only had led them into the snare and caused his own capture. But what
    had justice to do with the things of this world? In his experience, the
    strong hand--that was justice, in France; and possession--that was law.
    By the strong hand he had taken her, and by the strong hand she might
    have freed herself.

    And she had not. There was the incredible thing. She had chosen instead
    to do justice! It passed belief. Opening his eyes on a silence which
    had lasted some minutes, a silence rendered more solemn by the lapping
    water without, Tavannes saw her kneeling in the dusk of the chamber, her
    head bowed over his couch, her face hidden in her hands. He knew that
    she prayed, and feebly he deemed the whole a dream. No scene akin to it
    had had place in his life; and, weakened and in pain, he prayed that the
    vision might last for ever, that he might never awake.

    But by-and-by, wrestling with the dread thought of what she had done, and
    the horror which would return upon her by fits and spasms, she flung out
    a hand, and it fell on him. He started, and the movement, jarring the
    broken limb, wrung from him a cry of pain. She looked up and was going
    to speak, when a scuffling of feet under the gateway arch, and a confused
    sound of several voices raised at once, arrested the words on her lips.
    She rose to her feet and listened. Dimly he could see her face through
    the dusk. Her eyes were on the door, and she breathed quickly.

    A moment or two passed in this way, and then from the hurly-burly in the
    gateway the footsteps of two men--one limped--detached themselves and
    came nearer and nearer. They stopped without. A gleam of light shone
    under the door, and some one knocked.

    She went to the door, and, withdrawing the bar, stepped quickly back to
    the bedside, where for an instant the light borne by those who entered
    blinded her. Then, above the lanthorn, the faces of La Tribe and Bigot
    broke upon her, and their shining eyes told her that they bore good news.
    It was well, for the men seemed tongue-tied. The minister's fluency was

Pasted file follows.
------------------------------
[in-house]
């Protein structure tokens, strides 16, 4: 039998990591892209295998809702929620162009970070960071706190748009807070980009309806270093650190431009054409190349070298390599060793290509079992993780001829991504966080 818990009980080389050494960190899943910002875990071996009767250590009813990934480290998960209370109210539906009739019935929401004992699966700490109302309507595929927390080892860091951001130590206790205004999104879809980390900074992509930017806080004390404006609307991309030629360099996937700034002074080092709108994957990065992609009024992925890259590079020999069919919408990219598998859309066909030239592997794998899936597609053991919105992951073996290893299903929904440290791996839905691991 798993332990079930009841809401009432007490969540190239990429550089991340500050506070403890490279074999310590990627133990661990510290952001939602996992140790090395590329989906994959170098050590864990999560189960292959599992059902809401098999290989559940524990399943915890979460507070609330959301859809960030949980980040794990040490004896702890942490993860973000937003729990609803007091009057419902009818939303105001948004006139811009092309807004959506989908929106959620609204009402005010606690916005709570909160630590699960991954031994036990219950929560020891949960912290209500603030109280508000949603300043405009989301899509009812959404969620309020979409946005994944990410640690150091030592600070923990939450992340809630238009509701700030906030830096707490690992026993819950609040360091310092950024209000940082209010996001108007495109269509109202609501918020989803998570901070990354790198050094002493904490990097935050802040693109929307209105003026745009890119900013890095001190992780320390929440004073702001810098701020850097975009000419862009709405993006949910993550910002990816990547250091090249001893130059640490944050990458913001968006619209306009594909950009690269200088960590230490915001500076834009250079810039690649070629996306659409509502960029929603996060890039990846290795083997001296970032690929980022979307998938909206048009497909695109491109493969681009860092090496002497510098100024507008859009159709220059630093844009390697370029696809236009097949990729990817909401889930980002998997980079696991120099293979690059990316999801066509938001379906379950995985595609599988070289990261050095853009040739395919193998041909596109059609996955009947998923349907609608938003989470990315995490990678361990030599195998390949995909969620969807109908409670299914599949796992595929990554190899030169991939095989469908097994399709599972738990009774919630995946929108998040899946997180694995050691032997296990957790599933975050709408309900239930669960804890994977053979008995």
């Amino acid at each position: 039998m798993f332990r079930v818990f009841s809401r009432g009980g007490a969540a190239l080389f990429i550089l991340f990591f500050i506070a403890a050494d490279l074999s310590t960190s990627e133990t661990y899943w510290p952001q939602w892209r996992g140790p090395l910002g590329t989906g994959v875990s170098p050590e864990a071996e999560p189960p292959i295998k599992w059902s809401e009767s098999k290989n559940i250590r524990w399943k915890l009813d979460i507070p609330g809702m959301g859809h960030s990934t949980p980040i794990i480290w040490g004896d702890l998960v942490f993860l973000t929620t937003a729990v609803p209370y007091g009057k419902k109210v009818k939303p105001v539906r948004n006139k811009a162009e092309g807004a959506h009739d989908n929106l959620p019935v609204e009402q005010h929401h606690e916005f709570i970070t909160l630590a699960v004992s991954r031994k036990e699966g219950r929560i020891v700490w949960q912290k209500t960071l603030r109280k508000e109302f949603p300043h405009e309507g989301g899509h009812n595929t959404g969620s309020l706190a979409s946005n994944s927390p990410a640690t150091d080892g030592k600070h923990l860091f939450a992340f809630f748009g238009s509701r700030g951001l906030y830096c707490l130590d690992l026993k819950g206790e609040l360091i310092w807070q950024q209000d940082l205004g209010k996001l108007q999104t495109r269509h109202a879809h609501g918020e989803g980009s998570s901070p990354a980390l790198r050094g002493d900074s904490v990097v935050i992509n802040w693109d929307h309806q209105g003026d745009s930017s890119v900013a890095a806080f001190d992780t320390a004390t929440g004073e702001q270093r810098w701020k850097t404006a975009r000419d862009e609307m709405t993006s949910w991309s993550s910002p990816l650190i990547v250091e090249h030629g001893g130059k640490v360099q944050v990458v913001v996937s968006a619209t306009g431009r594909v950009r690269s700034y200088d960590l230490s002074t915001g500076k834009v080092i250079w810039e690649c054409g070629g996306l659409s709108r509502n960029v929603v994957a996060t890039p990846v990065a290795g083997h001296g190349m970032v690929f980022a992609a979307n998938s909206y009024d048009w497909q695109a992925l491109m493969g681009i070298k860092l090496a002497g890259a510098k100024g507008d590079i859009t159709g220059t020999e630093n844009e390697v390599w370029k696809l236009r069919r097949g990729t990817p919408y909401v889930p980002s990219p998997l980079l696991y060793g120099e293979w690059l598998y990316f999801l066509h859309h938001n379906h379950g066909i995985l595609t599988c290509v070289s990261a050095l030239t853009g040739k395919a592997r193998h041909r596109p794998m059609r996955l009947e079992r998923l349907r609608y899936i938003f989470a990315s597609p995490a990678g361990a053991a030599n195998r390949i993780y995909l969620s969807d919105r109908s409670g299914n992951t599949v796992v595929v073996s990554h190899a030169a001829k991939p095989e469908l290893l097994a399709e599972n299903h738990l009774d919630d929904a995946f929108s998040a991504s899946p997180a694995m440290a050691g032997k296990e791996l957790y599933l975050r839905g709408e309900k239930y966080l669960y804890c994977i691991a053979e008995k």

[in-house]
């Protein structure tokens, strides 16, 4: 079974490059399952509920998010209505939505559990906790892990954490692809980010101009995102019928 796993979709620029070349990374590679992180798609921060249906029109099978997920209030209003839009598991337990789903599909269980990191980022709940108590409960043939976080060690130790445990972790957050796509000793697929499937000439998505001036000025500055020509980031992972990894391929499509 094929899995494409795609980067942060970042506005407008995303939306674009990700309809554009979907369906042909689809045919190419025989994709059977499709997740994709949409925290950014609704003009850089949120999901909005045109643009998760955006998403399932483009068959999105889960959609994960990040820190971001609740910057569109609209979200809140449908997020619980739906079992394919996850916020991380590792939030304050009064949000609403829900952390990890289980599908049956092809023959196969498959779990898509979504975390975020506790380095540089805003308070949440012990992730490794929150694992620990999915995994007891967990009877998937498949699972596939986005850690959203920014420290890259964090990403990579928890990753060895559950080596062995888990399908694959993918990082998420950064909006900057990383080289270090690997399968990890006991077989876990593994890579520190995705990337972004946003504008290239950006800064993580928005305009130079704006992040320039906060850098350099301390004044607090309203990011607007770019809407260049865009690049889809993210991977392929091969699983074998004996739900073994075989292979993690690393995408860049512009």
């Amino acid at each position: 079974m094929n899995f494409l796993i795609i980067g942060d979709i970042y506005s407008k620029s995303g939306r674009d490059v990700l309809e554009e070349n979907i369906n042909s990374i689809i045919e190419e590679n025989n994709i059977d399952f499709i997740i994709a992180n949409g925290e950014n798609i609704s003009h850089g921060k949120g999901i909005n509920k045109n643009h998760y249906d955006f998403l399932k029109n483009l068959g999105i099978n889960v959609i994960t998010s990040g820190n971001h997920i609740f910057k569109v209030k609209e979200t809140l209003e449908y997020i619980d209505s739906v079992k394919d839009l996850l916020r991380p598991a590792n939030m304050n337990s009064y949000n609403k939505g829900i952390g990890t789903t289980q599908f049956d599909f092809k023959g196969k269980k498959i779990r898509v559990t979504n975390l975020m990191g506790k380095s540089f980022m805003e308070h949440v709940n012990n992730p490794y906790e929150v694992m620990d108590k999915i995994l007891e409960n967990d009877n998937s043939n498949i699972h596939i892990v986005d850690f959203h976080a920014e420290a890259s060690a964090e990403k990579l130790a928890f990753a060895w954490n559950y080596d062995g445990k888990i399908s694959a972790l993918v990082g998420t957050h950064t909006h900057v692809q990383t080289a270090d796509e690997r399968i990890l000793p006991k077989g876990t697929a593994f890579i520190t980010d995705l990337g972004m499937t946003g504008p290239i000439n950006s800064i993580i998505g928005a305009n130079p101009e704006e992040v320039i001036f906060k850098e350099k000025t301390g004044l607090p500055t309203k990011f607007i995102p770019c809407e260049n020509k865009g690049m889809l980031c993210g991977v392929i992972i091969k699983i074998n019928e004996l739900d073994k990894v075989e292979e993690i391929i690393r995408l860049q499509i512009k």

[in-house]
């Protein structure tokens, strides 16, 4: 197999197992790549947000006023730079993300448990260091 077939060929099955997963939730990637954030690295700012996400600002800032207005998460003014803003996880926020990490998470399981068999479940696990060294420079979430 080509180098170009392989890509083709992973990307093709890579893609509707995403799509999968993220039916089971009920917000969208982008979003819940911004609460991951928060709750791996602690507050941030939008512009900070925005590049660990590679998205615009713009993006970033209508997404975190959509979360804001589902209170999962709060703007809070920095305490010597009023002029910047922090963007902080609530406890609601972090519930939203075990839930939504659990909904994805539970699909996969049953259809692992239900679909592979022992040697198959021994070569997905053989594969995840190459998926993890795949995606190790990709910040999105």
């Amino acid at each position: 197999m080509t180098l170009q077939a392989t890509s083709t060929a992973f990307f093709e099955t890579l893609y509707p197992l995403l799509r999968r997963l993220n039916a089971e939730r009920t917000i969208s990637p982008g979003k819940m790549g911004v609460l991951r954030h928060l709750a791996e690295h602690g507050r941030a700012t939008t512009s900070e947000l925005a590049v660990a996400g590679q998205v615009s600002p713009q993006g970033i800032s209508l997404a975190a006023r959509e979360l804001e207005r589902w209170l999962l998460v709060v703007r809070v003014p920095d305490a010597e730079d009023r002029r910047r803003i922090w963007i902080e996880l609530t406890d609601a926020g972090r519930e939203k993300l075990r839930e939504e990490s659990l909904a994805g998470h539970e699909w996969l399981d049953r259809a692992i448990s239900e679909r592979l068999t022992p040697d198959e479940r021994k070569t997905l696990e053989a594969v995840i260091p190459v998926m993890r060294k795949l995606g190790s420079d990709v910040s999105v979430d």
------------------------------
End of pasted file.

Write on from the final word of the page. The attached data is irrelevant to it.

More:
gone; he was very pale, and it was Bigot who in the end spoke for both.
    He stepped forward, and, kneeling, kissed her cold hand.

    "My lady," he said, "you have gained all, and lost nothing. Blessed be

    "Blessed be God!" the minister wept. And from the passage without came
    the sound of laughter and weeping and many voices, with a flutter of
    lights and flying skirts, and women's feet.

    She stared at him wildly, doubtfully, her hand at her throat.

    "What?" she said, "he is not dead--M. de Tignonville?"

    "No, he is alive," La Tribe answered, "he is alive." And he lifted up
    his hands as if he gave thanks.

    "Alive?" she cried. "Alive! Oh, Heaven is merciful. You are sure? You
    are sure?"

    "Sure, Madame, sure. He was not in their hands. He was dismounted in
    the first shock, it seems, and, coming to himself after a time, crept
    away and reached St. Gilles, and came hither in a boat. But the enemy
    learned that he had not entered with us, and of this the priest wove his
    snare. Blessed be God, who put it into your heart to escape it!"

    The Countess stood motionless, and with closed eyes pressed her hands to
    her temples. Once she swayed as if she would fall her length, and Bigot
    sprang forward to support and save her. But she opened her eyes at that,
    sighed very deeply, and seemed to recover herself.

    "You are sure?" she said faintly. "It is no trick?"